1

Toss coffee beans into the food processor (half a cup of beans should be enough) and close the lid.

2

Use the pulse setting to grind your beans in time intervals of 3-5 seconds.

3

Repeat the whole process until you're happy with the grind size.

How to Grind Coffee Beans by Hand

If by any chance, you don’t have a blender nor food processor at your disposal, you can grind coffee beans manually. The following methods might take some time, but they will provide you with a great result if you put some effort into them.

Mortar and Pestle

Grinding your beans using mortar and pestle is by far the most traditional method here. Interestingly, the tradition of grinding coffee with mortar and pestle comes from Ethiopia, where it’s used to perform the coffee ceremony called ‘bunna maflat, which means ‘to brew coffee’ in Amharic.

In general, this method involves a combination of hammering and rolling motion. This helps produce a more consistent grind mixture, as you have more control over the process. Using mortar and pestle, you can make coarse coffee grounds, perfect when brewing coffee using a french-press coffee maker. You can also make the grounds finer. It all depends on how firmly and for how long you grind the coffee beans.

The mortar and pestle grinding process looks as follows:

1

Put coffee beans to the mortar - ⅓ of the way with a bigger mortar and ¼ with a smaller one. This will allow you to achieve a more consistent grind faster.

2

Hold the pestle with your dominant hand with the mortar in your other hand.

3

At first, use the pestle like a hammer to crush the beans, then switch to a rolling motion to create a finer ground.

4

You can continue to grind the beans until you reach your desired coffee ground texture.

Rolling Pin

If you enjoy French press coffee, the rolling pin grinding method will likely become your favorite one. That’s because when using a rolling pin to grind coffee beans, the grind becomes coarser, which, as we already mentioned, is the ideal grind size for the French press brewing method.

However, if you want to try out this grinding method, you need to prepare yourself for quite a lot of work. Using a rolling pin as your coffee grinder alternative is labor-intensive. It also requires the right execution and precision, enabling you to obtain that medium to fine grind. Aside from your rolling pin, you should also equip yourself with a plastic bag to prevent the beans from flying all around your kitchen.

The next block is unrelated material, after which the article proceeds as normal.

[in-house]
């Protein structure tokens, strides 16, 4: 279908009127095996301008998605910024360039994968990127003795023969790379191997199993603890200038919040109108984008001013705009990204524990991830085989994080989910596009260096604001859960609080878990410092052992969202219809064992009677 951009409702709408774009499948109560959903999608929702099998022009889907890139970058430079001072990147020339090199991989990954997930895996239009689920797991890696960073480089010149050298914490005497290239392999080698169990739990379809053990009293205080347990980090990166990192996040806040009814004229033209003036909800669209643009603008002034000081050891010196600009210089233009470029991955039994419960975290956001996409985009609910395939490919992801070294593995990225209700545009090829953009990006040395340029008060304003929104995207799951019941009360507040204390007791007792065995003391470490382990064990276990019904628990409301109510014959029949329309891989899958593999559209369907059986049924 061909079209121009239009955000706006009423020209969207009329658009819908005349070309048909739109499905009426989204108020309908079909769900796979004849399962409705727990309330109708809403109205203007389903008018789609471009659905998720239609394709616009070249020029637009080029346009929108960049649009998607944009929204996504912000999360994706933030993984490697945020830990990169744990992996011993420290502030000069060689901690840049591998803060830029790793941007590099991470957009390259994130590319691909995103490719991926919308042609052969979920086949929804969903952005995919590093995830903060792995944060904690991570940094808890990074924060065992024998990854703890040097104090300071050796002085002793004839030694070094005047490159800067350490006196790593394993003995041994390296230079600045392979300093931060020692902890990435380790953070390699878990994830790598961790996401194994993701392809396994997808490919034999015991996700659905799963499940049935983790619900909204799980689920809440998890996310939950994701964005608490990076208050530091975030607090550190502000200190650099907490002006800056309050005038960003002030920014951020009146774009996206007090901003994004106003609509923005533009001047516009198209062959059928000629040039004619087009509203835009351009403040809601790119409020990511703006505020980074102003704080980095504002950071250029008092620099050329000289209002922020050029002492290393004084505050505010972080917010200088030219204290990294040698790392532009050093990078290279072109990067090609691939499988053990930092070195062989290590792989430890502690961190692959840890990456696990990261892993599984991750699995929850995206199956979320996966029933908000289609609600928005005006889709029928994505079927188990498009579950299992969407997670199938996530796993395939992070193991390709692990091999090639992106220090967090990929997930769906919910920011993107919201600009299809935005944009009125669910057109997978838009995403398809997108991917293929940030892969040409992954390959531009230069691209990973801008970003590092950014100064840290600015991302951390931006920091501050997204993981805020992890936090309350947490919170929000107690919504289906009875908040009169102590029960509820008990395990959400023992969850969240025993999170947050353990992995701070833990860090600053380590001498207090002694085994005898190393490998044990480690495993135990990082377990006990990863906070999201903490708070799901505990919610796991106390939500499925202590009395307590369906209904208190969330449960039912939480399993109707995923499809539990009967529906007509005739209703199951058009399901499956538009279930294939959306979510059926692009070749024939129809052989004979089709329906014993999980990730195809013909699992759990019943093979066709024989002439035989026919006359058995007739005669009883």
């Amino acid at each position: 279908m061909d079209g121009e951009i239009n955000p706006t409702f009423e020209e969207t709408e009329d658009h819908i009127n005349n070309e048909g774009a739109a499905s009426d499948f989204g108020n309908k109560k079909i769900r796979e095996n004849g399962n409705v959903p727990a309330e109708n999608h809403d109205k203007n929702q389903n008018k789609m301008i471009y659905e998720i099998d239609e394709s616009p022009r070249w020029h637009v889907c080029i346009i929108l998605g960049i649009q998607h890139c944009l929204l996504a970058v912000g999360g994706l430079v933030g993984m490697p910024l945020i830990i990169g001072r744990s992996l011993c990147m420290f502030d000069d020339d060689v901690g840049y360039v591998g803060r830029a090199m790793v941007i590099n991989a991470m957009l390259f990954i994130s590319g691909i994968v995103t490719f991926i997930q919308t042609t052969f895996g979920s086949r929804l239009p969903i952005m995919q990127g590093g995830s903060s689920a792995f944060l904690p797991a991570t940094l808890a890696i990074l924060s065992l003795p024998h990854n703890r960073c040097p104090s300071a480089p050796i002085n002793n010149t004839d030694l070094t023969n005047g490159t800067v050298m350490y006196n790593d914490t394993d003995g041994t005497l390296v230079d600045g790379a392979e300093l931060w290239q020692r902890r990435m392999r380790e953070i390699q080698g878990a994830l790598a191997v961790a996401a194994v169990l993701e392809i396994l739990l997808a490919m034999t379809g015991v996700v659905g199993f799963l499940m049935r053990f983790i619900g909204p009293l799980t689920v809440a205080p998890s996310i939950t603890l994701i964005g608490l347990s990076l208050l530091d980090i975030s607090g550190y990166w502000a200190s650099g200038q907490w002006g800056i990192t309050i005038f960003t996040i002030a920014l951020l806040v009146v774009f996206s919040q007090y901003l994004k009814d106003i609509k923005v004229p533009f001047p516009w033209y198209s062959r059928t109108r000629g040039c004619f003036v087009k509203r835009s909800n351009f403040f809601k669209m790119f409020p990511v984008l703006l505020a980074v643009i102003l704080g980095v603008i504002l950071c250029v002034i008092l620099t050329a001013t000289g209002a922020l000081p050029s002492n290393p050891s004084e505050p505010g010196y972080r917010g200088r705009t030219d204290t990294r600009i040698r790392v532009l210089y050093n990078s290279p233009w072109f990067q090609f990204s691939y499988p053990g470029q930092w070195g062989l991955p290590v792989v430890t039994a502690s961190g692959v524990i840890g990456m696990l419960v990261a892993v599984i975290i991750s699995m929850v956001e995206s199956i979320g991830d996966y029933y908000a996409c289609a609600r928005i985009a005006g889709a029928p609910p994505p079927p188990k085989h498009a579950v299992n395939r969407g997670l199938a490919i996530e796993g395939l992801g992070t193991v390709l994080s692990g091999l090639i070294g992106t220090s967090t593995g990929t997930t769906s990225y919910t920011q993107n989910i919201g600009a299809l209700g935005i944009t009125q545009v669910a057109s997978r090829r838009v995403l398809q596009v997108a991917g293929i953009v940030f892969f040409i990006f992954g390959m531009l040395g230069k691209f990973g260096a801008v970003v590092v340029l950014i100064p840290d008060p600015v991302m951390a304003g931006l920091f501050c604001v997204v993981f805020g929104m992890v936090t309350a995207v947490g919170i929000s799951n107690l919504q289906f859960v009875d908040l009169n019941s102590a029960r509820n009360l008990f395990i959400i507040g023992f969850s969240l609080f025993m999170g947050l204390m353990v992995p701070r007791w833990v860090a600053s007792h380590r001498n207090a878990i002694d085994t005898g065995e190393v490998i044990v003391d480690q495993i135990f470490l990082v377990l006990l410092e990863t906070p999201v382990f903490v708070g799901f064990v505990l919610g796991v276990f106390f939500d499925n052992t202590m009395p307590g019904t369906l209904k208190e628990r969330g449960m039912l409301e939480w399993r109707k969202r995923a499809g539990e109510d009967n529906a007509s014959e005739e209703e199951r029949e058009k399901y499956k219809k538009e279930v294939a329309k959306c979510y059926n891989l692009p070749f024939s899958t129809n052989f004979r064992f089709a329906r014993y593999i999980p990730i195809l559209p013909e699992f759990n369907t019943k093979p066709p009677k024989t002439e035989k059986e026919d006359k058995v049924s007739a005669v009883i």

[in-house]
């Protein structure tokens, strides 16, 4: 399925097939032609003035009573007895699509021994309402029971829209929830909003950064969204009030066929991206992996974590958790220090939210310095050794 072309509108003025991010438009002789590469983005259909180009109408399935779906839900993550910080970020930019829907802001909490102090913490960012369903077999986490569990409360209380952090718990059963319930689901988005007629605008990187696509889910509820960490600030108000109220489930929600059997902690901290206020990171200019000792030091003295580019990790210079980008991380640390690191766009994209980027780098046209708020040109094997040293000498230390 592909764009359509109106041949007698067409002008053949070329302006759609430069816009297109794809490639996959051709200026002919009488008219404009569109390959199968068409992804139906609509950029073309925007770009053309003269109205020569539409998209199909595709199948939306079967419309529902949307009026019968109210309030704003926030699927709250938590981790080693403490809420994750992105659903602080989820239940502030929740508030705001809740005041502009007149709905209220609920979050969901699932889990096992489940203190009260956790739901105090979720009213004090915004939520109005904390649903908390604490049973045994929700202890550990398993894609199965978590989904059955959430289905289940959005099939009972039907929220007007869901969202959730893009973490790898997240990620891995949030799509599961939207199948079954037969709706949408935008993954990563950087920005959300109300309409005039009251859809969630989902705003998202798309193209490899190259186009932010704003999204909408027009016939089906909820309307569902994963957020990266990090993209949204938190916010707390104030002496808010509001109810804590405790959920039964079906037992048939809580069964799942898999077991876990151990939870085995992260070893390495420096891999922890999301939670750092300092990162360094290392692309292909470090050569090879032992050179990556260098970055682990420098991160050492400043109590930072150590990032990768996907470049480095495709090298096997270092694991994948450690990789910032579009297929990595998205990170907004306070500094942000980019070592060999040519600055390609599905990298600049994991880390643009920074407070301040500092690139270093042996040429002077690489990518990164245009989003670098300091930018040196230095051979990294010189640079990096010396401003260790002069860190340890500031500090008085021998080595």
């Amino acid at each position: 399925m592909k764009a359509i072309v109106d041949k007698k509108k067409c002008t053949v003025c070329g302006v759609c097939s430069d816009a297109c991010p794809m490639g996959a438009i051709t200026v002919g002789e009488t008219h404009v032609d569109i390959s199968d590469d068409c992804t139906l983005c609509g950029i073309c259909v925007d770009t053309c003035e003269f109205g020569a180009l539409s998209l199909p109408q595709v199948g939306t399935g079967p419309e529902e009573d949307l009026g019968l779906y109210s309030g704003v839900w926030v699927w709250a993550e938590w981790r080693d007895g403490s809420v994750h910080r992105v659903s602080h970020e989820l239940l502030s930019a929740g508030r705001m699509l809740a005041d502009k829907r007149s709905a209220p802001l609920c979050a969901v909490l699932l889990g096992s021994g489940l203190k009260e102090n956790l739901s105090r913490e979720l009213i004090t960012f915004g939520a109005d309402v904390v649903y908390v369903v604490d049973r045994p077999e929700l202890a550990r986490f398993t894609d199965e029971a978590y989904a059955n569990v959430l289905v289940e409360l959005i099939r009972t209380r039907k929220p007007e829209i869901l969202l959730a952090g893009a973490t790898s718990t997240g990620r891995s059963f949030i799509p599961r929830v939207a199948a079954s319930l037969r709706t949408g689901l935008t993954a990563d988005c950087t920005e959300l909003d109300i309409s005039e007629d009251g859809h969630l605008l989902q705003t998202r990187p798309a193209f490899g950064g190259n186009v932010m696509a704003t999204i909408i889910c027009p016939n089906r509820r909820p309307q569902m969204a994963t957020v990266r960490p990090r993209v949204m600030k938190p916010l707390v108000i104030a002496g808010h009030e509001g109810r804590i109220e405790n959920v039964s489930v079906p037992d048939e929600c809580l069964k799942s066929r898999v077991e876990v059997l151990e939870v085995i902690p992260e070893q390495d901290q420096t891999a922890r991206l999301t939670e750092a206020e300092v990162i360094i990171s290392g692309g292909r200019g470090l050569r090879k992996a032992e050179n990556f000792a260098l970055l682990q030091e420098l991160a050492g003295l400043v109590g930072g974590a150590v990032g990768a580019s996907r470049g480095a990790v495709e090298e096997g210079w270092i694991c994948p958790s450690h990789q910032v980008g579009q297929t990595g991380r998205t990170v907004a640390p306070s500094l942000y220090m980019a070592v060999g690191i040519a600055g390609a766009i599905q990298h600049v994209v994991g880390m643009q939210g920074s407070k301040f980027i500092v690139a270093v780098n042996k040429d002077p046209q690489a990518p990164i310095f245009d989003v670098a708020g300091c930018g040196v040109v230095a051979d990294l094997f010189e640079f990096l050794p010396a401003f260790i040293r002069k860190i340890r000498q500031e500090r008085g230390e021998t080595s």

Here’s how to grind coffee with a rolling pin:

1

Place a small amount of coffee in the bag and close it (we’d recommend using a ziplock bag for the best result).

2

Place the bag flat on the counter or cutting board.

3

First, smash the beans by using your rolling pin like a hammer. Once you do that, start rolling over them.

4

Keep rolling your pin until you reach the desired grind consistency. Be patient, though. This process usually takes a while and requires some effort.

Hammer

Using a hammer to grind coffee beans might seem a bit extreme at first, but it is, in fact, a handy way to get a coarse grind. When grinding with this technique, be careful not to damage your countertop. You don’t have to smack the beans too hard to get them to your desired grind size. Like in the rolling pin method, place your coffee beans in a ziplock bag. You can also use a meat tenderizer or mallet to crack the beans.

To grind your coffee beans with a hammer, follow these steps:

1

Place the bag with your coffee beans flat on the counter or cutting board.

2

Use your hammer to crush the beans. Remember that you don’t have to use all your strength to do it.